• on means for overcoming the legal, policy, and practical challenges when judges and lawyers face large numbers of claims and cases;
  • on reforms to better enable immigration judges to meet basic standards of independence and impartiality;
  • on the need for judiciaries and legal professions to ensure practitioners receive appropriate training and better access to information about international standards and reliable information about country situations;
  • on the importance of effective access to competent legal advice and representation, including free of charge when necessary, for refugees and migrants to be able to exercise their rights and for judges to be able to decide cases in an efficient and just manner;
  • on ways of supporting judges who courageously exercise their independence to uphold the rule of law and human rights, including in the face of interference or reprisal from the executive or legislative branches of government, or intense media criticism or majoritarian pressure;
  • on ensuring that refugees and migrants who are victims of crime or victims of human rights violations are able to have effective access to justice and effective remedy, without discrimination arising from their status;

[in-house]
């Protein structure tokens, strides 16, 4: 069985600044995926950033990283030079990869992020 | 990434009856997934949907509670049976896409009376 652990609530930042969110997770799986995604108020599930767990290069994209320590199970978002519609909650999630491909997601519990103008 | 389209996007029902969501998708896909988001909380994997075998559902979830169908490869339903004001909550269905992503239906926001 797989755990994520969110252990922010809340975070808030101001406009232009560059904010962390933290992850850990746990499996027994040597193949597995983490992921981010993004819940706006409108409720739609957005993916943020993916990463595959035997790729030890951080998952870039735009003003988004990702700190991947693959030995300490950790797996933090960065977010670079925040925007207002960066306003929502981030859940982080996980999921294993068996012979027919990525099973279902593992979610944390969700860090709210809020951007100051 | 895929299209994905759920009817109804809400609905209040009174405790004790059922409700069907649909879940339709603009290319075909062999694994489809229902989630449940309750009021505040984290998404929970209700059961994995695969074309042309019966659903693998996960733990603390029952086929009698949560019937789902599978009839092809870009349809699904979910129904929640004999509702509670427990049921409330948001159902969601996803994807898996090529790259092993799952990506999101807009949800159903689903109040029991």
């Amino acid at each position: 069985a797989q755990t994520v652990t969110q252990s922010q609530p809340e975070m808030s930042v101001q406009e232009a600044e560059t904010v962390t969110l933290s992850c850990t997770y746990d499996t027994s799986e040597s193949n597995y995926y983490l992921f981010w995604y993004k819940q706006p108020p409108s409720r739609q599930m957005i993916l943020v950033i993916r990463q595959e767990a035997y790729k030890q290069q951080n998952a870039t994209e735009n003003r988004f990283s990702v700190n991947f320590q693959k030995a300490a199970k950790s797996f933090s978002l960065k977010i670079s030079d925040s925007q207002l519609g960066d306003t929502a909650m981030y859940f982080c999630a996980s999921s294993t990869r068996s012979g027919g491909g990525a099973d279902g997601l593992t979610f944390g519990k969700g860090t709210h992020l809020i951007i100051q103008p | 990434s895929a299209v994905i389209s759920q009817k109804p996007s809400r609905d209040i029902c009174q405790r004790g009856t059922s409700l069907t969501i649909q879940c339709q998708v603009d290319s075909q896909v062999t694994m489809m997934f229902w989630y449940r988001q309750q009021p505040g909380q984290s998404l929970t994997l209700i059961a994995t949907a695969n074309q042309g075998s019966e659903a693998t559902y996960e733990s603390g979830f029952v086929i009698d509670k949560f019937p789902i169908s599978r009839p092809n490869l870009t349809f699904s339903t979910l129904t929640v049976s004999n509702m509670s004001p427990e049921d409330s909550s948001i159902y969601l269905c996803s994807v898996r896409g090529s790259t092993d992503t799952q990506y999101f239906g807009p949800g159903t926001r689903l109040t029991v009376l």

• on the importance of ensuring that legal processes are sensitive to the particular situation of women and children migrants, and migrants in detention.

The main output of the Forum, published in May 2017, is the ICJ Principles on the role of judges and lawyers in relation to refugees and migrants.

The Principles complement ICJ’s 2011 (updated 2014) Practitioners’ Guide No 6 on Migration and International Human Rights Law, and Practitioners Guide No 11 on Refugee Status Claims Based on Sexual Orientation and Gender Identity (2016).

The 2016 Geneva Forum of Judges & Lawyers was made possible with the support of the Republic and Canton of Geneva, Switzerland.

The ICJ is also grateful to the Swiss Confederation, and the Centre d’Accueil Genève Internationale (CAGI), for their in-kind support.

The Programme for the 2016 Forum can be downloaded in PDF format here:



The List of Participants can be downloaded in PDF format here: participants-2016gf-09-11-2016

Information about the Geneva Forum from past years is available by clicking here.

The final output of the 2015 Geneva Forum was the publication of ICJ Practitioners Guide No. 13, on Judicial Accountability, available in PDF format by clicking here.

For further details, please contact Matt Pollard, senior legal adviser, matt.pollard(a)

Voices from the Geneva Forum 2016: Sanji Monageng

Voices from the Geneva Forum 2016: Guy Goodwin-Gill

Voices from the Geneva Forum 2016: Maya Sahli-Fahdel (in French)

Voices from the Geneva Forum 2016: Mónica Oehler Toca (in Spanish)


Information about related ICJ work on refugees and migrants can be accessed by clicking the links below:

ICJ and others call on the EU to protect refugee and migrant children’s rights (November 2016)